In between, we are engaged with life in Britain after the Great War, the social hierarchy between classes, races and religions, as well as the pressure to sacrifice your ideals in the name of nationalism. And the fact that this is all pulled from history lends it a further layer of gravity. The careful and respectful attention the script gives to each character in their situation helps to further elevate the good performances and strong cinematography into something much more compelling.
The heart of the film partly comes from the then-unknown talent at work all throughout. A first-time feature director, a cast largely made up of new talent, and even a novice feature soundtrack composer infuse the picture with raw energy. It feels like a hungry and ambitious film, and matches the drive we witness from the characters on screen. The fact that many of the actors are still primarily known for these roles lets us once again sink into their authentic performances without first having to filter out over-familiar faces from numerous other films (with the obvious exceptions of Ian Holm and Sir John Gielgud, who are forever able to disappear into any role).
There has been some obvious care taken with this release – as further detailed below – and it was a joy to revisit a modern classic and find it every bit as fresh and engaging as ever. Whether looking at it with the fresh eyes of youth or the more seasoned (perhaps, cynical) eyes of many years later, it’s a film that continues to yield ample rewards.
The visual upgrade on this release is immediately striking from the beginning, as the iconic shot of runners on the beach now makes them look like people instead of tiny, nondescript blobs. It’s almost comical to view the original trailer for the film in the bonus section and compare this scene. Although in standard definition and obviously in bad need of repair, detail from the trailer on this scene is almost shockingly non-existent in comparison, and gives an indication as to the extent that clean-up and restoration is needed on some old film stock.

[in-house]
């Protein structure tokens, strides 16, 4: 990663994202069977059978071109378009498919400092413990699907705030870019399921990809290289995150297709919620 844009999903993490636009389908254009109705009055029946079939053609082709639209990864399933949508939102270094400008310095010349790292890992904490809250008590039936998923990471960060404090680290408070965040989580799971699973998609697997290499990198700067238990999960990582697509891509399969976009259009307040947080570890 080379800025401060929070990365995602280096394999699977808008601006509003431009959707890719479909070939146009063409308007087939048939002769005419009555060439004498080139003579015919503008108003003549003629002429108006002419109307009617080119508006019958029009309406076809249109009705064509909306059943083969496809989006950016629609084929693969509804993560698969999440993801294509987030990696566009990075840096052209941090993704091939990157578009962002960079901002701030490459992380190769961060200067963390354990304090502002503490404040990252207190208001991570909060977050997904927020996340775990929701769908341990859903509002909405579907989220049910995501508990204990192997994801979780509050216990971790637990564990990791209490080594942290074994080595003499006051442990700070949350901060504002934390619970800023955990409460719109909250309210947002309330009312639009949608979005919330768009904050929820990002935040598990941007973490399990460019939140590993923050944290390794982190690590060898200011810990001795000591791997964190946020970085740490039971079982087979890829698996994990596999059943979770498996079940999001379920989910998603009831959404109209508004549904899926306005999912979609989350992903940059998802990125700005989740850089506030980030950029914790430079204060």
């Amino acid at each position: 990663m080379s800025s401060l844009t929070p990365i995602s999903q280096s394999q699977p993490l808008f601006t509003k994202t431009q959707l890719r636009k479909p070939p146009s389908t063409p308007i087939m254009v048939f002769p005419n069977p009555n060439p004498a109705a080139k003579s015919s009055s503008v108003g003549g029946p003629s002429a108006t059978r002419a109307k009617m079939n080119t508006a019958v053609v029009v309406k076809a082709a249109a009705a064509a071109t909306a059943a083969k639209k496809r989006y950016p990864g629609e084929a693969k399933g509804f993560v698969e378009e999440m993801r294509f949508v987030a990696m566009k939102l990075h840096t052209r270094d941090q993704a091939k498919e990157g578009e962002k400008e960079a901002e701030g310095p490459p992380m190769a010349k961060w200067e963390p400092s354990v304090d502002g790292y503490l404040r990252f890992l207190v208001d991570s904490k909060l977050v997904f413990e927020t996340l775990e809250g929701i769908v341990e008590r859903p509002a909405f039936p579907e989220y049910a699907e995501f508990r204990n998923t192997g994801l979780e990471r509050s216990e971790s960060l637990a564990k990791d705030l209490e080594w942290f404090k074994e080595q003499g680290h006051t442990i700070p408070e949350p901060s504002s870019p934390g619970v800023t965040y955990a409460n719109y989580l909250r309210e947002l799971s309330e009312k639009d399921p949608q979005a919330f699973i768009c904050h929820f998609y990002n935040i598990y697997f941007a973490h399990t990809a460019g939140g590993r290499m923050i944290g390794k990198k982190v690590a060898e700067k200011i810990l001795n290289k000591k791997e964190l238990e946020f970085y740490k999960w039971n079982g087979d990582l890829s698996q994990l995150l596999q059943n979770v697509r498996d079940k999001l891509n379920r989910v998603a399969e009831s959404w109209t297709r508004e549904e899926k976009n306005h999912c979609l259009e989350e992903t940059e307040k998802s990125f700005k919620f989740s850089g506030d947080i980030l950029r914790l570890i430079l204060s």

And that restorative work is on fine display here, as the clarity of the picture is impressive throughout. Detail is fine and pronounced, showcasing the excellent cinematography of the film. Grain is still present and pleasing, giving a lively texture and depth to the picture. Color is also kept very natural looking. Many of the interior sets are rendered bright and vibrant, while several outside shots are much more muted with overcast skies, but each space feels authentic and natural. Throughout the quality of the picture is simply a pleasure to take in.
The audio is likewise handled with an impressively deft touch. The DTS-HD Master Audio 5.1 track primarily shines during the musical scenes. Both Vangelis’ score, as well as the many Gilbert & Sullivan music numbers, really make use of a wider sound field and are crystal clear. Although not exactly bass-heavy, Vangelis’ music cues lend a very rich balance to the audio track and are impeccably mixed in with the dialogue, which is at all times clear, from boisterous event noise to much more quiet parlor conversations.